2009
09.08

First off, I cannot recommend Peter Membrey’s “The Definitive Guide to CentOS” enough. If you’re a new admin or just want to make sure you’re doing it right, this is the book to get.

AFS is a distributed filesystem not unlike NFS but more robust and geared towards replicated / read-only implementations. It’s used a great deal here at JPL, where I work as an admin.

OpenAFS is an open source implementation of AFS that works nicely with JPL’s setup. It’s easy to install and quite stable.

Ubuntu:
I’ve tested these instructions in 9.04, 8.10, and even recently in 6.06 (Yes, the apt-get method of maintaining a Linux machine is far superior to using RPMs).

The first step is to build and install the OpenAFS kernel module. The following steps take care of downloading the appropriate software, compiling and installing everything. As usual, this needs to be done as root, or using the sudo command.


$ apt-get install module-assistant openafs-modules-source
$ module-assistant prepare
$ module-assistant auto-install openafs-modules
$ depmod -a

If all of that is successful, your computer should now have the OpenAFS kernel module buit and installed. The next step is to install the OpenAFS client software.


$ apt-get install openafs-client openafs-krb5

Ok, you now have all the software you should need. The last step on Ubuntu systems is to configure OpenAFS per your site. Running the following command will start an interactive program that asks you about your site specific AFS configuration. The most important piece of info you’ll need is your “Cell” name. For us at JPL, it’s jpl.nasa.gov. I’ve found that most of the time, the default responses for the rest of the questions are fine.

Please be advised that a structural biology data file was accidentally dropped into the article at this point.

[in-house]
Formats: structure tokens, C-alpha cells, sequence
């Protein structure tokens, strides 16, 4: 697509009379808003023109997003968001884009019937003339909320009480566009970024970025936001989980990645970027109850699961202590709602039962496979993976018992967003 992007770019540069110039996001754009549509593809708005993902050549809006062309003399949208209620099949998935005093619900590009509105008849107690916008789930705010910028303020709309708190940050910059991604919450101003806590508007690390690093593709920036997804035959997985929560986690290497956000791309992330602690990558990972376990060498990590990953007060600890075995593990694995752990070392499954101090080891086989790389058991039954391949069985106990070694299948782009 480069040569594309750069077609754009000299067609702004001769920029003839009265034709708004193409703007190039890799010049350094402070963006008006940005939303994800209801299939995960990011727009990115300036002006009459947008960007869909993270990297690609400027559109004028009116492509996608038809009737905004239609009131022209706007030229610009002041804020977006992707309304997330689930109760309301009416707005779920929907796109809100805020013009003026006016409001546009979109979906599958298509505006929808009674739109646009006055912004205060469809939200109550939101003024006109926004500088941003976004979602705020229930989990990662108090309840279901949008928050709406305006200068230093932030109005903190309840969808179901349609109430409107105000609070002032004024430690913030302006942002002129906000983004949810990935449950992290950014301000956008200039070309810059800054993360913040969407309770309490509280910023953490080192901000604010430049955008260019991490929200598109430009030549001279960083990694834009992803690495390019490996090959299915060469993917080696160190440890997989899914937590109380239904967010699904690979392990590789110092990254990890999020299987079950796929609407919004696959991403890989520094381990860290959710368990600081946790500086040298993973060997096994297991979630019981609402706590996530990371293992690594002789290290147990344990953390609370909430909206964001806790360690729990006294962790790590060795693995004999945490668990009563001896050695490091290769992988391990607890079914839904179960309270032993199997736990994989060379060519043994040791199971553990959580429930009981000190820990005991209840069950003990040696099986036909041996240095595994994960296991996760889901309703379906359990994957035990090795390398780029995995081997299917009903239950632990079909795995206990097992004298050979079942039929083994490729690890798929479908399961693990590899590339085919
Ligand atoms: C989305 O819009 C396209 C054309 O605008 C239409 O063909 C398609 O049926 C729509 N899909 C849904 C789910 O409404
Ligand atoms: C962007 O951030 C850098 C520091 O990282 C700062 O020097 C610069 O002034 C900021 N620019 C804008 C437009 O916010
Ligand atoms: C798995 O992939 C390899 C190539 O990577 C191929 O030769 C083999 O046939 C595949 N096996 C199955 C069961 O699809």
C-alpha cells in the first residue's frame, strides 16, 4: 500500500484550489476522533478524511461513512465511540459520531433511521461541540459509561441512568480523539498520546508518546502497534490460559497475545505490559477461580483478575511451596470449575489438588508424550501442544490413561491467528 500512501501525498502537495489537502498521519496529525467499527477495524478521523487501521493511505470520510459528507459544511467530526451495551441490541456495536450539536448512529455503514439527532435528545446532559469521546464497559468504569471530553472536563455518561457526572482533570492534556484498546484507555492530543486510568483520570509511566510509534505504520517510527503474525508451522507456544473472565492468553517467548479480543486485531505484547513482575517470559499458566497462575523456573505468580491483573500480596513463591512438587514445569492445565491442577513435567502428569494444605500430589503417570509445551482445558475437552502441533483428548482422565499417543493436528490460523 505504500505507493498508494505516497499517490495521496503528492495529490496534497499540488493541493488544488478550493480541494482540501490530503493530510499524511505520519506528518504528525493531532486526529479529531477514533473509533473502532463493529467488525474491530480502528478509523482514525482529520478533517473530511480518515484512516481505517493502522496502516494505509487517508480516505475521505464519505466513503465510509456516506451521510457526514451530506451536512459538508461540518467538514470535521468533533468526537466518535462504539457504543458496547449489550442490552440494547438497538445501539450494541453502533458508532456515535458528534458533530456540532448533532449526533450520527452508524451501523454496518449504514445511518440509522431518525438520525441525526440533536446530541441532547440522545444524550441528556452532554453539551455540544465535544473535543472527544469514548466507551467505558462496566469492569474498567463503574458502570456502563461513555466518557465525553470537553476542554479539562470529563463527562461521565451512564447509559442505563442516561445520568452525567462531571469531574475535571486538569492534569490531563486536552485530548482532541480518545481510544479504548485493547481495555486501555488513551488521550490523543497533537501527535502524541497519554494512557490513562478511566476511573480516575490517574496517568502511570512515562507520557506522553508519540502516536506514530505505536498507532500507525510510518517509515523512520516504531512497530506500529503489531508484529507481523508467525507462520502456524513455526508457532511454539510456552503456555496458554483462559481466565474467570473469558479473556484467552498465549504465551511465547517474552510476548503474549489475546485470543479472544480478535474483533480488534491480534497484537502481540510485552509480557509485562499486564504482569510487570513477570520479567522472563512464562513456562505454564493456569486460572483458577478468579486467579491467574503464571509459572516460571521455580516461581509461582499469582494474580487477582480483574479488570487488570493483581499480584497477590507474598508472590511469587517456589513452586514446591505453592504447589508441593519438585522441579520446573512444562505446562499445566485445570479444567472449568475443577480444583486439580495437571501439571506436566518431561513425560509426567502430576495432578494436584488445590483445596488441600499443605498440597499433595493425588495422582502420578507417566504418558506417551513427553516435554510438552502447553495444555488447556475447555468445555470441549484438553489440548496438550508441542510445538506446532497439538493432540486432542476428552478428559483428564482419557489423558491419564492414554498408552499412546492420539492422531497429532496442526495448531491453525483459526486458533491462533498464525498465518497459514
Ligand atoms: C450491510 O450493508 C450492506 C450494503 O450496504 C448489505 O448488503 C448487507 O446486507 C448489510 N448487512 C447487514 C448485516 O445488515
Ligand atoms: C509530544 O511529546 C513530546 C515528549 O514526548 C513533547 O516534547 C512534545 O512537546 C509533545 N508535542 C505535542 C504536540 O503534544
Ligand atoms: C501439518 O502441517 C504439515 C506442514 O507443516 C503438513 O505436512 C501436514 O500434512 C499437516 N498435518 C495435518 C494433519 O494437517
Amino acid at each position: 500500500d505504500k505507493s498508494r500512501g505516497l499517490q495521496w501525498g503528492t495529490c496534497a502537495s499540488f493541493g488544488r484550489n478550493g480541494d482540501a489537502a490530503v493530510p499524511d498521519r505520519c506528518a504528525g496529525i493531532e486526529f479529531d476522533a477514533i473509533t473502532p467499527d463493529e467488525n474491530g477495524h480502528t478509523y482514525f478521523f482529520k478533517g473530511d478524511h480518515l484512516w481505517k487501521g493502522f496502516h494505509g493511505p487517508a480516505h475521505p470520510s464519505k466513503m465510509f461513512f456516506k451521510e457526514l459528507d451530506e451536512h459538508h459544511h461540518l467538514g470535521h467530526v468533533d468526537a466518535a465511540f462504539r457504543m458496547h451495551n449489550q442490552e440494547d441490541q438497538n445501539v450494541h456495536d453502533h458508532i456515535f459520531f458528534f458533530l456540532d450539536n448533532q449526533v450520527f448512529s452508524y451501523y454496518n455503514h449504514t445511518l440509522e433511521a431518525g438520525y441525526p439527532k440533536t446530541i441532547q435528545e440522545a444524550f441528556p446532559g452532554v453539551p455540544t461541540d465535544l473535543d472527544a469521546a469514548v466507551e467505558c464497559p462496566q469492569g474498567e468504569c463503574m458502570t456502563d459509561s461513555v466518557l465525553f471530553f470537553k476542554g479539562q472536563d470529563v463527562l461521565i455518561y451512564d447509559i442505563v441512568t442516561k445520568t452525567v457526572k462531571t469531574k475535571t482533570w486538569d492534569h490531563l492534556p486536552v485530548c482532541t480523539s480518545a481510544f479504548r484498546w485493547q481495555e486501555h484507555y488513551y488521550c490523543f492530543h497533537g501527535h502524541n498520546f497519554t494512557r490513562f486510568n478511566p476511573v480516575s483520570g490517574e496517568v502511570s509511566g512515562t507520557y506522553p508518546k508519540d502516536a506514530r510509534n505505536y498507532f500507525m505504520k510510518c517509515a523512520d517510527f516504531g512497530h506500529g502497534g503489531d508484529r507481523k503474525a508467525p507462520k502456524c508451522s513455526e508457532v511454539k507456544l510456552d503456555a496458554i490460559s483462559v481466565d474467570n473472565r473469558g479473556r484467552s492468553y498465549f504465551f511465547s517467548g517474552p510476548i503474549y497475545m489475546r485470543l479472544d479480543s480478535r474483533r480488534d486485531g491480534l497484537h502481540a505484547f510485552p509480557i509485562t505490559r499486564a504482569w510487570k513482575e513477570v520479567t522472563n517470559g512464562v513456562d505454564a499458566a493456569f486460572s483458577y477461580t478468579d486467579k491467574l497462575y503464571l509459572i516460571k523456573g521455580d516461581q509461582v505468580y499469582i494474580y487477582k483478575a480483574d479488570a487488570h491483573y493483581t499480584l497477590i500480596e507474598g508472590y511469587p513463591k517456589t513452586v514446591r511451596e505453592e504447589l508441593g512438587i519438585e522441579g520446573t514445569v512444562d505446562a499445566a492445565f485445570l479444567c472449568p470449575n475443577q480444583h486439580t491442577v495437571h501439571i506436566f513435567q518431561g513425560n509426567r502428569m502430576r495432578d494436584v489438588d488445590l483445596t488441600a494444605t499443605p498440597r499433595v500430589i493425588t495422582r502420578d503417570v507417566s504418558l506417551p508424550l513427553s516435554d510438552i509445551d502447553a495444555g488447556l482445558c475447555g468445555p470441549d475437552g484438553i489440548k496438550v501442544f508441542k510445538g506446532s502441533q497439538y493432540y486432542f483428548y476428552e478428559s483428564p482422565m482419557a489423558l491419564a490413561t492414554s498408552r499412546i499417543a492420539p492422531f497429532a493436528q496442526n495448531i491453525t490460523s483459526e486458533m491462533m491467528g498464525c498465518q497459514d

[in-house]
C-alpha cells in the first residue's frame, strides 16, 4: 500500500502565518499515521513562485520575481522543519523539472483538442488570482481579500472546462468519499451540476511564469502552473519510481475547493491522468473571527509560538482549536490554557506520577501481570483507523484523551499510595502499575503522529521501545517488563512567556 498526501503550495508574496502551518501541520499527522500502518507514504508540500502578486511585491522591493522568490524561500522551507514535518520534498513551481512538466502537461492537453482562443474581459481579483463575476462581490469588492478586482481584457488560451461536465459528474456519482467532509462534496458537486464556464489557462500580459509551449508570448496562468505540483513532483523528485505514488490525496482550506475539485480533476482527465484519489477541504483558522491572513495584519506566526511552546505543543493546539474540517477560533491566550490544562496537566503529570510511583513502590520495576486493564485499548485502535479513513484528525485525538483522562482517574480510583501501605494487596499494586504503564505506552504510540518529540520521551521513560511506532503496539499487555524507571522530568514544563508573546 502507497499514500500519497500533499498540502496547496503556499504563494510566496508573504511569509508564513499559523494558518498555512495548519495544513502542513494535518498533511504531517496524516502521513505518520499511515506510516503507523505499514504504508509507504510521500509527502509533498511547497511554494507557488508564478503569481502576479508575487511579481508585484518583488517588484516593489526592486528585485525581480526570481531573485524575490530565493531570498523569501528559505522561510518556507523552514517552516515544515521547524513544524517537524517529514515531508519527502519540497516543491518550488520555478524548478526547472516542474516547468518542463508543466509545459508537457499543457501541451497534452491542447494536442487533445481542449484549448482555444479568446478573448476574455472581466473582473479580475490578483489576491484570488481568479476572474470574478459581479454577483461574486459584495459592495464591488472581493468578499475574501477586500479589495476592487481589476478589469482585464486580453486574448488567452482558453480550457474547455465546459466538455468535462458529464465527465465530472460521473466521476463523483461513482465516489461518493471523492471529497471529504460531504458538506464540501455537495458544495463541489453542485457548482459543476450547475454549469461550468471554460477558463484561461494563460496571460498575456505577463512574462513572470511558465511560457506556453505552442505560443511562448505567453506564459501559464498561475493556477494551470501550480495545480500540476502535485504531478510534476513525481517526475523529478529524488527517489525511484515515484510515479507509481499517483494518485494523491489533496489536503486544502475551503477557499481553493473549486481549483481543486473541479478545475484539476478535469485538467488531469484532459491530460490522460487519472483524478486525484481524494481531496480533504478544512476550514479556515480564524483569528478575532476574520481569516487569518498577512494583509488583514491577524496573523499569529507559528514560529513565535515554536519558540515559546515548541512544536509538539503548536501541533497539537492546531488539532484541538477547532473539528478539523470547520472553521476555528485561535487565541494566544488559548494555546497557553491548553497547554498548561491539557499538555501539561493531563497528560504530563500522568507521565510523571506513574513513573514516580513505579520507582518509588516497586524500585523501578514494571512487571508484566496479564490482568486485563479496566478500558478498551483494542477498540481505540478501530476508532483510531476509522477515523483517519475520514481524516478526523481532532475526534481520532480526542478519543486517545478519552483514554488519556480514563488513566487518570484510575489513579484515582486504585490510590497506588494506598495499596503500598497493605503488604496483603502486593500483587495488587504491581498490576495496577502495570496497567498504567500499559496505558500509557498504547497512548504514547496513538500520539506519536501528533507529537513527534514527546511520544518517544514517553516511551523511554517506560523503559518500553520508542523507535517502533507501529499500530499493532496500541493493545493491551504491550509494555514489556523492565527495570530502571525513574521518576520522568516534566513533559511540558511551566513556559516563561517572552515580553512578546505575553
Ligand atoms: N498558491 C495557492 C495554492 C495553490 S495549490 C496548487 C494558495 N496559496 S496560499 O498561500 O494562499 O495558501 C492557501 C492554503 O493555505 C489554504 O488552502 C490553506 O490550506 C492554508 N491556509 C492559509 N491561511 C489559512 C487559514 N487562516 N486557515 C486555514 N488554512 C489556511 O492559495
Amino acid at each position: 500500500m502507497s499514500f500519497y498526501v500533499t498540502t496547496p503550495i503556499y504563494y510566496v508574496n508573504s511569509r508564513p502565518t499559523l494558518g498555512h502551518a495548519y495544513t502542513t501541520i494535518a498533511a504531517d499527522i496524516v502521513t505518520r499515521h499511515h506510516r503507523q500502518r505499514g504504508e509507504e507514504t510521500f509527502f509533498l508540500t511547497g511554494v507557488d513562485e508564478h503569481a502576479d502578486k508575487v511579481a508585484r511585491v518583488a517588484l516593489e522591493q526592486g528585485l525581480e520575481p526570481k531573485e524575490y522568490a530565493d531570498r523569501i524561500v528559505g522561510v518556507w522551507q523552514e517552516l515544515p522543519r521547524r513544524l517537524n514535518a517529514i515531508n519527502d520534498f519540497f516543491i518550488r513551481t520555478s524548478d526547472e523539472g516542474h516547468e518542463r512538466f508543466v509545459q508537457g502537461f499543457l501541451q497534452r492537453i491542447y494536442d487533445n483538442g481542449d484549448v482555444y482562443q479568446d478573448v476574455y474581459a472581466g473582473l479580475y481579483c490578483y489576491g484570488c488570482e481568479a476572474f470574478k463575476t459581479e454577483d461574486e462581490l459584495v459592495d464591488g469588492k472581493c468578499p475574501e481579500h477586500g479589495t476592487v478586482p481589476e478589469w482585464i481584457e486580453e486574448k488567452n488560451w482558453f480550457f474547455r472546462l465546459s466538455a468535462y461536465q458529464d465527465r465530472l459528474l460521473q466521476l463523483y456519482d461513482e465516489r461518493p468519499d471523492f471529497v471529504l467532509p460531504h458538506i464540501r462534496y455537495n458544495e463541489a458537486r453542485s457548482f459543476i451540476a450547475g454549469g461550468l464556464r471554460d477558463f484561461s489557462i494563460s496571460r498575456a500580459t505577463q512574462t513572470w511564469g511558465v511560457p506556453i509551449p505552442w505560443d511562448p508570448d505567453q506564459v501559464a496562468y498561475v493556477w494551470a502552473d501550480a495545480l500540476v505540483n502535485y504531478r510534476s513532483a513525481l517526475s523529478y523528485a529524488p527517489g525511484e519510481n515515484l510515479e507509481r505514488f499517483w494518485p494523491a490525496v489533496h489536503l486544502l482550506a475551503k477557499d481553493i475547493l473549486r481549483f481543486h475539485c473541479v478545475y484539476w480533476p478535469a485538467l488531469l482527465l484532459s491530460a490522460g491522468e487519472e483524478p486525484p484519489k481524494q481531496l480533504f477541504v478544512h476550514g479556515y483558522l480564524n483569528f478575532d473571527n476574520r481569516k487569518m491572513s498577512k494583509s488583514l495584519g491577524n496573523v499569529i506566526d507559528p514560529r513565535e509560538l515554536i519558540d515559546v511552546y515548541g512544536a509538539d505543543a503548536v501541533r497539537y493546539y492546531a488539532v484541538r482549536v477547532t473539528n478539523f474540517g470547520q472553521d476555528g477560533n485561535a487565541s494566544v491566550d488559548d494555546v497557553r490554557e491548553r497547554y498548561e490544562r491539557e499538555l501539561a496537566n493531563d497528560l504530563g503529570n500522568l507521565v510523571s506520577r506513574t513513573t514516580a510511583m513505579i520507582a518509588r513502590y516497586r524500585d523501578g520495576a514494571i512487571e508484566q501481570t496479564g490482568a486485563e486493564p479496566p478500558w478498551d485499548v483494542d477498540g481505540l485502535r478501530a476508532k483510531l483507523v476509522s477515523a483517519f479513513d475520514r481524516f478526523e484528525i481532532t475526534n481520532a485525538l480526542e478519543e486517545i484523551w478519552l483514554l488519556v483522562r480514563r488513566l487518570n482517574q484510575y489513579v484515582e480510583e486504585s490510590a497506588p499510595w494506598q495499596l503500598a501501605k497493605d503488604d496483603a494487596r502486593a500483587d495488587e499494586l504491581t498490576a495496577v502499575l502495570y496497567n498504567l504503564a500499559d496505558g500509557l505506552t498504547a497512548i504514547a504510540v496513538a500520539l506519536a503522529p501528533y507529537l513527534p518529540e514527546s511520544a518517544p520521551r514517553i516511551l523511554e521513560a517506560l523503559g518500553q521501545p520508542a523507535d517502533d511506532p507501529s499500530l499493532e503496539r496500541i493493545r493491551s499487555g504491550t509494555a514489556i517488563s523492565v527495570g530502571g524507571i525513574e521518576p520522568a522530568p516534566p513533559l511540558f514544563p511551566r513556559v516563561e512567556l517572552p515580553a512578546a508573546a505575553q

Configure OpenAFS:


$ dpkg-reconfigure openafs-client



Installing on Fedora / CentOS / Red Hat:
Unfortunately, installing OpenAFS requires a few more steps on RPM based distributions, but nothing too tough. Mostly, this involves hunting down the appropriate RPMs for your system. I’m using CentOS for this example. For those not in the know, CentOS is basically a free, binary compatible version of RedHat Enterprise Linux. Please visit CentOS.org for more details.

First, you’ll need to locate the appropriate RPMs for your distribution and kernel version. The following RPMs were required on my CentOS 5.3 machines:


$ rpm -qa | grep afs
openafs-1.5.55-el5.1.1
openafs-krb5-1.5.55-el5.1.1
openafs-kmdl-2.6.18-92.1.13.el5-1.4.7-29.el5
openafs-kpasswd-1.5.55-el5.1.1
openafs-client-1.5.55-el5.1.1
openafs-devel-1.4.7-29.el5
openafs-authlibs-1.5.55-el5.1.1
kmod-openafs-1.5.55-1.1.2.6.18_92.1.18.el5
openafs-docs-1.5.55-el5.1.1
openafs-compat-1.5.55-el5.1.1

You can find these RPMs in a few places as none of these distributions provide them for you. First off, ATrpms has them. In the past, I’ve also found them at the main OpenAFS site, OpenAFS.org. Pbone, another third party RPM repository, has OpenAFS rpms that where built for Redhat EL5 here. Those RPMs will work just fine with CentOS 5 too. Lastly, another place to get hard to find RPMs is RPMforge.

Once you have your RPMs installed, then you only have to edit one config file. Populate /etc/openafs/ThisCell with your sites specific cell name. Some smaller sites will have to configure /etc/openafs/CellServDB as well.

Thats it. You should be able to start the OpenAfs daemon (/etc/init.d/openafs start) and then start using AFS.

  • It’s worth noting that the various RPM packages you list are all different, built with different compile time options and, in some cases, using different configuration paths.

    • Kevin

      Yes, the package management situation for Red Hat based distributions is very yucky, but workable.

  • Everaldo Aguiar

    Thanks for the tutorial. This seems to be the only one that always works for me.